All my summer crops are approaching harvest and something terrible has happened … we have run out of water. Yep, we literally have no water in the vegie garden tank.
Of course I knew this could happen. We regularly move water from tank to tank around our property to maximise water capture, and then transfer it to the areas of high demand, like the vegie garden and orchard, but we have always had a backup or spare tank in reserve. Sometimes it has felt like we’re the Kerrigan’s in The Castle, moving the Torana to get to the Monaro to get to the Falcon, and this is how we have always managed to get through. Move water from the shed to the garage to top up the vegies. But not this year.
Now we don’t live in the outback. We live on the Mornington Peninsula (not far from Melbourne). The opposite side of the road to us has all usual services like town water, but we do not, relying solely on our collection of tanks and rainfall for this precious resource. And this year, for the first year in 5 years, we have no water to spare. The house tank is frighteningly low, all other tanks have already been used to help the house and vegie garden make it through the summer, and the vegie garden tank has run dry.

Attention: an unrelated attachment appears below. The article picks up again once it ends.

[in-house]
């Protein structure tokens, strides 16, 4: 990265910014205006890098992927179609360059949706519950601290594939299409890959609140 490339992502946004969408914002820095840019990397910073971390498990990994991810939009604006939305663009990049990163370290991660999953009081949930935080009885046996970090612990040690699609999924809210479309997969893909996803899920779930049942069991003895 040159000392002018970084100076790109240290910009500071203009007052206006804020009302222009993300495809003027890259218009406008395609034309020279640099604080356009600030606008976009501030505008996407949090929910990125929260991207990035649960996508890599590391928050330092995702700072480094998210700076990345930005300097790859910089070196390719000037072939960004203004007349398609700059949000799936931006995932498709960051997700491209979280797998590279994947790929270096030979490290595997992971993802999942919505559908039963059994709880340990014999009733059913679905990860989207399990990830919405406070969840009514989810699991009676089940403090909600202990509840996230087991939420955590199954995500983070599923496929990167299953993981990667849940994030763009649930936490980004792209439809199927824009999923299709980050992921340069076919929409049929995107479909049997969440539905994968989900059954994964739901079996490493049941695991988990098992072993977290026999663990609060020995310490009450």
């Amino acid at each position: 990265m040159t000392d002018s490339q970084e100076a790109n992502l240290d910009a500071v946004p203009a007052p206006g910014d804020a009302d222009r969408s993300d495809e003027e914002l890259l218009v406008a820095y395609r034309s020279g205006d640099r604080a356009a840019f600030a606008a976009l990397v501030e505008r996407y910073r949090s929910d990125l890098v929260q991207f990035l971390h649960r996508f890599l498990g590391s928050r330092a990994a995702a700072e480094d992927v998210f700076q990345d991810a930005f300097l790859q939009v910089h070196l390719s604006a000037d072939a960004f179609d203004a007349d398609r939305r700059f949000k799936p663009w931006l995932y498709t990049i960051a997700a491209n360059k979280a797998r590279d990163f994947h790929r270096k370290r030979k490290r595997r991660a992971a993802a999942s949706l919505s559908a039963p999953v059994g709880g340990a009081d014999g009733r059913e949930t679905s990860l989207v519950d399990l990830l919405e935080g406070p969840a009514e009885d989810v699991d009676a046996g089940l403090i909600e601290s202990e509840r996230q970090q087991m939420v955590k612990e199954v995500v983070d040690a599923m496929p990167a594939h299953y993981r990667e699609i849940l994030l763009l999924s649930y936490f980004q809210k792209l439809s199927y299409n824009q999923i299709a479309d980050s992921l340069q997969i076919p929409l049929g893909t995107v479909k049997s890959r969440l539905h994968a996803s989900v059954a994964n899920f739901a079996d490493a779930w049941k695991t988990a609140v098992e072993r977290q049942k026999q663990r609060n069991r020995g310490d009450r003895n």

Armfuls of green beans are drying on the bushes, tomatoes are stunted yet still trying to fruit, I have the best crop of corn I have ever grown, and my strawberries are shrivelling just as they were beginning to ripen. I can harvest and preserve a portion of the garden, but much has been so damaged by the scorching, relentless weather and lack of water, that the season would generally be considered a failure. But giving up seems unfathomable.
So what do I do? Do I buy water? Well it all comes down to a cost to value ratio: the cost of water versus the quality and volume of produce I can salvage and continue to grow. Because I rarely buy vegies, I have had to go out and price my crop. Of course it is not just the current crop … if I filled the tank, I would have ample water for the next crop too. Let’s go with organic, because that is how I grow my crops.
So this is the price of just some of the produce in the garden at the moment: Corn $ 3/ea, Capsicum $12/kg, Cucumber $10/kg, Beans $14/kg, Eggplant $4.50/ea, Silver beet $4.50/bunch, Spinach $20 p/kg, Spring onions $4/bunch, Zucchini $8/kg, Parsley $4.60/bunch, Basil $4.60, Tomatoes $12/kg, Carrots $6/kg, Potatoes $4/kg, Beetroot $4.50/bunch, My grandfather’s heritage rhubarb – Priceless. And the list goes on.
Now the cost of filling the water tank is around $340. It is only a phone call and a lump sum of cash away, but is it worth it?
What would you do?